Are you applying to an English-instruction school and are required to sit a TOEFL exam? The test itself aims to test one’s ability to use and understand English in an educational setting. Often, this exam is difficult, consumes time, and expensive.
If you feel like you don’t need to sit the test, then you need to start thinking about writing a persuasive TOEFL waiver request letter. In this letter, you will give valid reasons why they should consider your request. It could be that, for many years, you have lived in an English speaking country.
You could also demonstrate that you have successfully studied at an English speaking institution.
Every institution has a set of requirements that you have to meet concerning your competency in the English language. You need to base your decision to write a TOEFL waiver letter, on this. So, look at these requirements, first.
The TOEFL test requirement targets students from non-English speaking countries. However, if you come from such a state but have earned a degree from a country that speaks English, you may be automatically exempted.
If it’s stated clearly that this isn’t a requirement, don’t write the waiver letter as it won’t help your application. Usually, institutions accept a pardon letter from those who’ve studied in English speaking institutions or worked for a multinational company that has operations or ownership at an English speaking country.
Tips for Writing
• Be Concise
If a few lines can provide adequate support to your case, then, use it. You don’t need the letter to span several pages to convince the review.
Remember, to provide information that’s relevant to your cause. Unnecessary information may distract the reader from the purpose of the letter, so, stick to it.
Also, finish your story by thoroughly explaining the circumstances that are relevant.
• Use a simple business format
A waiver letter is a formal letter. Keep it simple and easy to read. Unclutter your contents.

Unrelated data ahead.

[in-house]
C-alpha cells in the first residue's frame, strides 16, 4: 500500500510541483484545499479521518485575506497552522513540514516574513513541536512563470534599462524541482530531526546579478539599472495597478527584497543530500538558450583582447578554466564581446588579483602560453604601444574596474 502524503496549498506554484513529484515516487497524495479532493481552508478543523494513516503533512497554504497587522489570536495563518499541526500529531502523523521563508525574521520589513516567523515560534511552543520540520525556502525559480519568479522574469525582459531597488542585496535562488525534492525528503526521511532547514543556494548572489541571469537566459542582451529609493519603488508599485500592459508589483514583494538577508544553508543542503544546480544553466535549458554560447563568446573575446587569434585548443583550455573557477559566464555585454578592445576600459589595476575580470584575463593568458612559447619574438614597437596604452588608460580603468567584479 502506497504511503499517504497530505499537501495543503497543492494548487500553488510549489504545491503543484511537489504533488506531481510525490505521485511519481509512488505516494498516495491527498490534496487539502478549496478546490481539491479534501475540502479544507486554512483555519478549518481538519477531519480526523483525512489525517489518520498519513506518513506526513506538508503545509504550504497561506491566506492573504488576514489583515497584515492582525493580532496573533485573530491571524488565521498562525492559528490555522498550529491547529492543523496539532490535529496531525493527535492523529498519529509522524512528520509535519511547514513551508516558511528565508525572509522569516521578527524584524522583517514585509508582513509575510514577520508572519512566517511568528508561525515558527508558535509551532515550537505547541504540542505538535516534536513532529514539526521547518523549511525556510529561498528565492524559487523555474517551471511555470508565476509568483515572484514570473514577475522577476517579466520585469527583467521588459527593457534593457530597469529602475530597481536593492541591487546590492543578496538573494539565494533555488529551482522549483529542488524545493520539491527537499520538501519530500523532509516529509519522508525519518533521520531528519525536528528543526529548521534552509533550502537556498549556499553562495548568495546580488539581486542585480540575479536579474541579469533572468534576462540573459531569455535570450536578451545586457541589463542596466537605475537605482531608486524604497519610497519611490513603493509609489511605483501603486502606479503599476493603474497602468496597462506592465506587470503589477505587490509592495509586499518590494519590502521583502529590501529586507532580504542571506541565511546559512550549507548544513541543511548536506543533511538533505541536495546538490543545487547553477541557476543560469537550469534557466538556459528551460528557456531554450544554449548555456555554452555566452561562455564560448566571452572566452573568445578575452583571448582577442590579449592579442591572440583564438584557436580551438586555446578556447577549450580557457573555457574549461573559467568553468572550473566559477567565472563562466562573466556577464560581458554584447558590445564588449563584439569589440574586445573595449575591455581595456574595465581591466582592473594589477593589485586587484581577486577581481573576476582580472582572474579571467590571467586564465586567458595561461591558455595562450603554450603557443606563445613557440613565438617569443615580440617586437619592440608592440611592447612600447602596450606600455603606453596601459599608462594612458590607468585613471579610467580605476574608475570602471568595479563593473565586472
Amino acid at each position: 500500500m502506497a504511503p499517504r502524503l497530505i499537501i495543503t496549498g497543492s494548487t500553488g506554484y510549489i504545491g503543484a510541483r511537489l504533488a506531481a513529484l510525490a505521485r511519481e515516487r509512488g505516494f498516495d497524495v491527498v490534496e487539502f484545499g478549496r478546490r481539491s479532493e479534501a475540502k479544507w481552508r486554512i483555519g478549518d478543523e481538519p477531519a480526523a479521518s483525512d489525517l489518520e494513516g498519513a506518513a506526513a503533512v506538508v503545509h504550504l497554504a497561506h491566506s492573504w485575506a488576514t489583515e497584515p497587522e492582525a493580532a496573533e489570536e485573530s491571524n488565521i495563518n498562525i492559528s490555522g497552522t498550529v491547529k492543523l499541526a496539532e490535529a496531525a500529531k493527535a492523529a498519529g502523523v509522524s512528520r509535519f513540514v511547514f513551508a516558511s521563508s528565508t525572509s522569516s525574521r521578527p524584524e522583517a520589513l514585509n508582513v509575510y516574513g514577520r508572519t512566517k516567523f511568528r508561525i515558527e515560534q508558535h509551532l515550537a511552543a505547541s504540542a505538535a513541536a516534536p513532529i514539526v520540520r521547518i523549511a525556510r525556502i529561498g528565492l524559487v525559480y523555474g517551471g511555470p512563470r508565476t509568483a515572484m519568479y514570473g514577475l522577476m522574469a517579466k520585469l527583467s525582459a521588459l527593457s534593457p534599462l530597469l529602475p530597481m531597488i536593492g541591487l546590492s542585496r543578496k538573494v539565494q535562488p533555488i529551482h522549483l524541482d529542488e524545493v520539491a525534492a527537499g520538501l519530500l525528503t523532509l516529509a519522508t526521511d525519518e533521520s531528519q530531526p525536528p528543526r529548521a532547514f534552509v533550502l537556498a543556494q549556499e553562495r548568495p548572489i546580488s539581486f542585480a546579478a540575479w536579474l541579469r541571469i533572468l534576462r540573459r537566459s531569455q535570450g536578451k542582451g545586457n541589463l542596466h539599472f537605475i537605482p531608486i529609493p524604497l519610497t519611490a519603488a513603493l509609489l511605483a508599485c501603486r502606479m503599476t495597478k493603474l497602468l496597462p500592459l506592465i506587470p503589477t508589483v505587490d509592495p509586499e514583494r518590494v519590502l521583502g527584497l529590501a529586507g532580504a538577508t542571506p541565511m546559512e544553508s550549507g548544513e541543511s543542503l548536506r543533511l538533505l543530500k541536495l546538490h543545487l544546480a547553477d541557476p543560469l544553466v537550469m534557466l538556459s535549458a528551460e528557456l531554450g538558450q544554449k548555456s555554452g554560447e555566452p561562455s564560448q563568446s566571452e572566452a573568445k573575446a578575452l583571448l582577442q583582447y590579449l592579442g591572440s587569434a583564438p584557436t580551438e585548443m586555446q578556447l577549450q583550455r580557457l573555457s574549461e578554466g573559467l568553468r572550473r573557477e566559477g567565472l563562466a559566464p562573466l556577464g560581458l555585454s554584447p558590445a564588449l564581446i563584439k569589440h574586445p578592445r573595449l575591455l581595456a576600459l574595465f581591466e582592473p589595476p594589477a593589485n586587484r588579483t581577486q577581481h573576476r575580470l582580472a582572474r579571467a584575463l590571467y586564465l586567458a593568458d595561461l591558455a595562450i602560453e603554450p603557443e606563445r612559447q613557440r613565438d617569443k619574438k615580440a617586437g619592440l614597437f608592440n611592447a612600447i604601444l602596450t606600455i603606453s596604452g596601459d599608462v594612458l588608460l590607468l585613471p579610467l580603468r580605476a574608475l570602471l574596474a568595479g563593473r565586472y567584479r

Avoid overly formatting the document. It may confuse the reader. Choose a readable font, e.g. Arial 12pt. Don’t use italics and bold formatting, excessively, too.
Identify whom the letter will be addressed to and fill in their names. Just like any letter, it should have an introduction, body, and conclusion.
• Highlight the purpose of the message in the subject line
The reader should be able to tell what the letter is about right from the start. That means the goal should be clearly stated in the first few sentences.
Ensure that your supporting statements for the request, are also evident. Different institutions have different requirements. Demonstrate how you meet the reasons for granting the waiver.
Don’t forget to thank the reader for the time taken to go through the request. It’s polite.
Any error you may make may cause the reader to rethink your suitability for a waiver. Check the institution’s website to see if sending waiver letters is allowed. If it isn’t and you do send one, it depicts you as a person who cannot follow instructions.
You can even ask a native speaker to review it for you.
Writing a waiver letter can feel intimidating. However, the above tips will lessen a headache that may come with it.